Every author and blogger over 30 years of age will have tales of when they didn't photograph 48 class locos, simply because they were so ubiquitous, only did the mundane jobs and were generally despised for being the loco most responsible for the dieselisation of NSW's branch-lines (read 30T killers).
Well, if you lived in the Illawarra in the 1970s, if you didn't photograph 48s you had lots of leftover film. And, if you saved up all this film and went on holidays, just about everywhere you went you got to see... 48s. But not the south coast 48s, so that was OK.
I was thinking about this earlier today when I was talking to the Senior Train Hunter (STH) about fuel tanks on 48s. Yes, life can be that exciting. Anyway, STH was holding forth about the differences in fuel tanks and their relative capacities. To make this discussion a little more colourful, I thought I would post a couple of snaps of colourful 48s.
The first is from an excellent afternoon spent at North Wollongong station with STH in 1981, as we feared the effects of encroaching electrification and the demise of loco-hauled passenger trains.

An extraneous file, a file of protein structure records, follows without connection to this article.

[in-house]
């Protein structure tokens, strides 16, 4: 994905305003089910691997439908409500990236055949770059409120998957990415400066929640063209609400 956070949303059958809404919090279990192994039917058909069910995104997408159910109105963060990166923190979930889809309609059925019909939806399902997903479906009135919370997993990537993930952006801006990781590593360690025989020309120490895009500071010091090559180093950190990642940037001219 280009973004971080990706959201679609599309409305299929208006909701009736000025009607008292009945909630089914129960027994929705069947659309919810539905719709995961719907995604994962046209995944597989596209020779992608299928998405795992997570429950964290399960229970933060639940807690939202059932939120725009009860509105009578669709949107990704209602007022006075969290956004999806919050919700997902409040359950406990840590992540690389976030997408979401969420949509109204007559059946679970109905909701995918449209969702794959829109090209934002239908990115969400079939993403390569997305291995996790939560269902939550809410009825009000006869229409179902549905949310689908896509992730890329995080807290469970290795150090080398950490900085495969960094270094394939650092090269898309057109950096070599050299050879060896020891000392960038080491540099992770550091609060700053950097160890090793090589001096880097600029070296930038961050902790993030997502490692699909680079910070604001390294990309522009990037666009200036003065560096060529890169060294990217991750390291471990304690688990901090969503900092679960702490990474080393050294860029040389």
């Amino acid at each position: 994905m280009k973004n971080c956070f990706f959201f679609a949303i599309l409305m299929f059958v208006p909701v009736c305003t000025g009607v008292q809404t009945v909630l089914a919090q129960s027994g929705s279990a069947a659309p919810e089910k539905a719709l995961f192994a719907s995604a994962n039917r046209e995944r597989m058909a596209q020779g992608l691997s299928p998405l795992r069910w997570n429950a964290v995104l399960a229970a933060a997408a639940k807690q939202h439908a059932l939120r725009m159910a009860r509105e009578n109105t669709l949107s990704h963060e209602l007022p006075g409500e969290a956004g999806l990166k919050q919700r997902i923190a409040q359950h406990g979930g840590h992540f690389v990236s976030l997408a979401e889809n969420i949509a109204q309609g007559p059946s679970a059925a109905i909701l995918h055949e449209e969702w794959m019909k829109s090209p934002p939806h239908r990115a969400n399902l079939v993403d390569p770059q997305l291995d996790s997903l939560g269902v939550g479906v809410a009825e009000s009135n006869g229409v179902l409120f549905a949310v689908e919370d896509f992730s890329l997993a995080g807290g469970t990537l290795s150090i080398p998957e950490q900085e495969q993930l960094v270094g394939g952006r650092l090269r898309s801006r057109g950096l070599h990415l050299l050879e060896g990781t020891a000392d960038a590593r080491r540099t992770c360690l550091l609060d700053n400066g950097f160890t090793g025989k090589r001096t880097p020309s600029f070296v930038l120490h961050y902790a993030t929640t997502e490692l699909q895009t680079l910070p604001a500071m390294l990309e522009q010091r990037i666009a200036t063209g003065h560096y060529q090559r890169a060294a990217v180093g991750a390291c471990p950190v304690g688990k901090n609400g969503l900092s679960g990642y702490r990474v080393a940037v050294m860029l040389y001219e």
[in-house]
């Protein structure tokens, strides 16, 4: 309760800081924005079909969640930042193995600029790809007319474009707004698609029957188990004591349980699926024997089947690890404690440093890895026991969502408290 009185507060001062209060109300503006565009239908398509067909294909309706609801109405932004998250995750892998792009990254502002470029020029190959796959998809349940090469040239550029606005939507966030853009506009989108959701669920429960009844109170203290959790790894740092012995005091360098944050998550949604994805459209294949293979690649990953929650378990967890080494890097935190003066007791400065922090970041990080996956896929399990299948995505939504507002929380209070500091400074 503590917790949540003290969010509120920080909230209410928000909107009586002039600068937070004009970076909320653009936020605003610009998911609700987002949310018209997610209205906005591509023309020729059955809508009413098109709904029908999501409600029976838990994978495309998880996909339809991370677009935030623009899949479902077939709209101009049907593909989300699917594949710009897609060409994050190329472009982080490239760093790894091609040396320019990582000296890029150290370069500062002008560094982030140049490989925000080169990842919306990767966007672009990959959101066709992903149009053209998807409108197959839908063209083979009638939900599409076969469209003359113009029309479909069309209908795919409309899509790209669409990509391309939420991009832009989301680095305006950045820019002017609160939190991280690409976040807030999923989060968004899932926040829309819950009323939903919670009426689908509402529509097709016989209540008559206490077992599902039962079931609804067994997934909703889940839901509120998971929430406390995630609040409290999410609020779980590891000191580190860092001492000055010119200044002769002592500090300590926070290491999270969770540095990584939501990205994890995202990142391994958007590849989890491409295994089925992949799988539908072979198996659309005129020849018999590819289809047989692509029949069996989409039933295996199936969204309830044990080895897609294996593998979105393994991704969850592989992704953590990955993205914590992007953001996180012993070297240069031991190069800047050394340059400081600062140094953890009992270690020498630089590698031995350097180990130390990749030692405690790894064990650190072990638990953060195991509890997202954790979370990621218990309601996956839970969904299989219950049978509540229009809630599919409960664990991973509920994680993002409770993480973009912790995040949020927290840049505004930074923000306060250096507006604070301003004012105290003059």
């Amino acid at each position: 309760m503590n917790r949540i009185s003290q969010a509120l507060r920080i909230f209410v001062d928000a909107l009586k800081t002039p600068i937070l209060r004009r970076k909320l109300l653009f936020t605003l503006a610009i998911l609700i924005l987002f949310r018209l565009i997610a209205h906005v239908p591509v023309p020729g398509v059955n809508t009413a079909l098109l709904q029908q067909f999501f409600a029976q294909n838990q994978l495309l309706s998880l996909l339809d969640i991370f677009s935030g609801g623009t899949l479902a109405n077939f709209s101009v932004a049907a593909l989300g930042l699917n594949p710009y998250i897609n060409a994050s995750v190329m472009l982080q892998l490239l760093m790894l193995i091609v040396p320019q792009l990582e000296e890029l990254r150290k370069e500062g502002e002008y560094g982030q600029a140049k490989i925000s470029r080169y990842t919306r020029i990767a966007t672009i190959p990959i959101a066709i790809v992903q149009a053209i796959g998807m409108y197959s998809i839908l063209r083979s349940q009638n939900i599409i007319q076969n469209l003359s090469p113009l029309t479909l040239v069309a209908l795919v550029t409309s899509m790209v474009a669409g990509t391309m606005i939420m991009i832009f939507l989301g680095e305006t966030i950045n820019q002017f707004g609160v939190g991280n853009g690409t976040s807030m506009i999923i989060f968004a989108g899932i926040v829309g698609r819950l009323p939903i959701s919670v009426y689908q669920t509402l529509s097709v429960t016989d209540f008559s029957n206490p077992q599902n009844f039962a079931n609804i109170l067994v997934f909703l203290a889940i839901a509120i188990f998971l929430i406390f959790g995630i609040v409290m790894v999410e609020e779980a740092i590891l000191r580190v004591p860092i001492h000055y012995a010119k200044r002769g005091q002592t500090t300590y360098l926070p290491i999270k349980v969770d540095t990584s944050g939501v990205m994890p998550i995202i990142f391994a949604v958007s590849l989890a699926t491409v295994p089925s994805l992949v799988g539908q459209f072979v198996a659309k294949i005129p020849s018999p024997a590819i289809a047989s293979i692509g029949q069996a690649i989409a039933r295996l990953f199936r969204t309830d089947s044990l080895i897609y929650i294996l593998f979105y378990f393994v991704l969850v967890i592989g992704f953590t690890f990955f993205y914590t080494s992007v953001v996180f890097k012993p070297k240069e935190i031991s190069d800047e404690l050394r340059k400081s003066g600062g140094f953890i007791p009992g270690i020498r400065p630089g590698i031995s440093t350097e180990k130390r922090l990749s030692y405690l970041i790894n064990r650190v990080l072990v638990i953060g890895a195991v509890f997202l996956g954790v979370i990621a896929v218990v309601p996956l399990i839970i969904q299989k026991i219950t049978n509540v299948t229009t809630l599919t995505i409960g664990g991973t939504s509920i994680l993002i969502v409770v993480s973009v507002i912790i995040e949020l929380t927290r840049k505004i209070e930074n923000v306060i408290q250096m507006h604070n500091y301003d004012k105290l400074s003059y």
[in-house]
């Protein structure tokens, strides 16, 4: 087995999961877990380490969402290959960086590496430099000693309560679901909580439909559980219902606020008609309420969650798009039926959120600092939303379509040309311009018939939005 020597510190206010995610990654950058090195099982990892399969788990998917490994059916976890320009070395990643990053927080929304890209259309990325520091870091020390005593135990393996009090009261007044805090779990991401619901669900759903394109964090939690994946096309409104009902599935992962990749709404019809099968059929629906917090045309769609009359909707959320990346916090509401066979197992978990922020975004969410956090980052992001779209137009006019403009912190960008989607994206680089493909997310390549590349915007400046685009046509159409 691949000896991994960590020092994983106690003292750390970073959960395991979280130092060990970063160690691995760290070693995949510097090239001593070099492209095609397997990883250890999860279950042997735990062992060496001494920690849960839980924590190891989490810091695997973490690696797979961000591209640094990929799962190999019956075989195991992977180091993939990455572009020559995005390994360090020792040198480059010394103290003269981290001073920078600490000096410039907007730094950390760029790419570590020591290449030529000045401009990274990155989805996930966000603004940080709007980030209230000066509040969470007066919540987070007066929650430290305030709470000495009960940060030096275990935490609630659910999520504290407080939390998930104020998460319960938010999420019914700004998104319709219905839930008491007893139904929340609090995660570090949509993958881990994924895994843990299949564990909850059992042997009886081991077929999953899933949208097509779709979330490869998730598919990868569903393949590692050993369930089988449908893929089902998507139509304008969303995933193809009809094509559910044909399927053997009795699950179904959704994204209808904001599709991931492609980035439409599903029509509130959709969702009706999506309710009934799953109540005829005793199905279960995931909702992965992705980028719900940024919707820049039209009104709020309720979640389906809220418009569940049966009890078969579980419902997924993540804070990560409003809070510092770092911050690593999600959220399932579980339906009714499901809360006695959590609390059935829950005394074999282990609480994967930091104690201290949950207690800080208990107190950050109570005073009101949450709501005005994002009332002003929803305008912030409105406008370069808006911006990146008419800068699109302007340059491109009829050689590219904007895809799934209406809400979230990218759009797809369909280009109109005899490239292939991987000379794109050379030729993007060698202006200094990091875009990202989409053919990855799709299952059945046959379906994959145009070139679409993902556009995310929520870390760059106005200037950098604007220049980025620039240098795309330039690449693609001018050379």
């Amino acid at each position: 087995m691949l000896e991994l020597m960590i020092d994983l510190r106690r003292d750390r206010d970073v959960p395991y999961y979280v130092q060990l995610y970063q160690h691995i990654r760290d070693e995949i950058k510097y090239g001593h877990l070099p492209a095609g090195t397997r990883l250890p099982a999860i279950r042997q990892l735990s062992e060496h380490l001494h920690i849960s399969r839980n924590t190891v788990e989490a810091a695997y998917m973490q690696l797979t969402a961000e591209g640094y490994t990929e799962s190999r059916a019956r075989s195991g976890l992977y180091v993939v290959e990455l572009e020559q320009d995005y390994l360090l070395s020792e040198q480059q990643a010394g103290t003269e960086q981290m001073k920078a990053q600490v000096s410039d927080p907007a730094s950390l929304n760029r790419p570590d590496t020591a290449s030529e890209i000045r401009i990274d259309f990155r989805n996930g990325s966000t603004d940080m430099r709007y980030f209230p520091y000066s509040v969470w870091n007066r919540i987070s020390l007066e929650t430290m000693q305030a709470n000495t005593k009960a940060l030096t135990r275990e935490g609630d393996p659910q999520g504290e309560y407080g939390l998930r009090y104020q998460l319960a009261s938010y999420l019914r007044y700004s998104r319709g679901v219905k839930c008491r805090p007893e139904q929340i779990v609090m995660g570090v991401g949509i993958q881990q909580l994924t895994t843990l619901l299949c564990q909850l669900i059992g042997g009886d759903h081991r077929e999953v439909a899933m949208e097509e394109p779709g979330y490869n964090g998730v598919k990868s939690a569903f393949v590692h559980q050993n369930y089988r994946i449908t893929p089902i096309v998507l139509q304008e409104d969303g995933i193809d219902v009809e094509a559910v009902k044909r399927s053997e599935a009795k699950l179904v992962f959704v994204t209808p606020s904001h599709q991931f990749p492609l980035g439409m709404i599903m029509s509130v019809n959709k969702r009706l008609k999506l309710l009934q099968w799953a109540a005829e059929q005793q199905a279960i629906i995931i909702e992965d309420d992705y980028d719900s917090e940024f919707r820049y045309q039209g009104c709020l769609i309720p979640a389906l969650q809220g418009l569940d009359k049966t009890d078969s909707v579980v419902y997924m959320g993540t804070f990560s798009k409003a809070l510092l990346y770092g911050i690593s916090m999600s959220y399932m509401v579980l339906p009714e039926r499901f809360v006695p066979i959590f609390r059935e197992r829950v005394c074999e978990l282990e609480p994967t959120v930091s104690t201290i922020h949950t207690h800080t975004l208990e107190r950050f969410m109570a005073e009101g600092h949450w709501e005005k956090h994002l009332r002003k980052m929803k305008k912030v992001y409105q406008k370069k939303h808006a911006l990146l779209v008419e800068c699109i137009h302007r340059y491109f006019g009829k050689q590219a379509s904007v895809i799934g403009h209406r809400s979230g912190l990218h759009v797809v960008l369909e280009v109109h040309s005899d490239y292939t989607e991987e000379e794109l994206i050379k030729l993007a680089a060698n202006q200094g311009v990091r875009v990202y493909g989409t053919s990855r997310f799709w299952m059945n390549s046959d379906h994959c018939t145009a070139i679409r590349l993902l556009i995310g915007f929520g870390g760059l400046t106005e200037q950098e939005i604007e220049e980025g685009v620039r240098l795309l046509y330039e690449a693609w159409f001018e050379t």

While we were there to see tuscan-liveried locos hauling tuscan-liveried trains (call them brown, maybe, but almost no-one knows what you are talking about when you call them Indian Red). Then, along came 4836 - all decked out in its novel green livery in honour of the 125th anniversary of NSW Government Railways the previous year.
Yes, the photograph needs a Photoshop bath but when it gets it, I certainly won't be removing the pall of pollution gasped by this little bottler as it accelerates up to 25 mph away from North Wollongong.
The second comes from a decade later, and it features the last of the 165 48 class locos.
Yes, it is a little over-exposed, but not as much as you would believe. The Bicentennial livery did not wear well, and this particular day had that blinding white light which encouraged good photographers to put away their cameras. I was deputised by the STH to snap this shot from the door of a carriage as we sped past. So I decided to add my signature touch - slightly lopping off the extremities of the No. 2 end.
So STH and all other readers, click on the photographs and study those fuel tanks up close. I hope everyone gains the insights I gained today.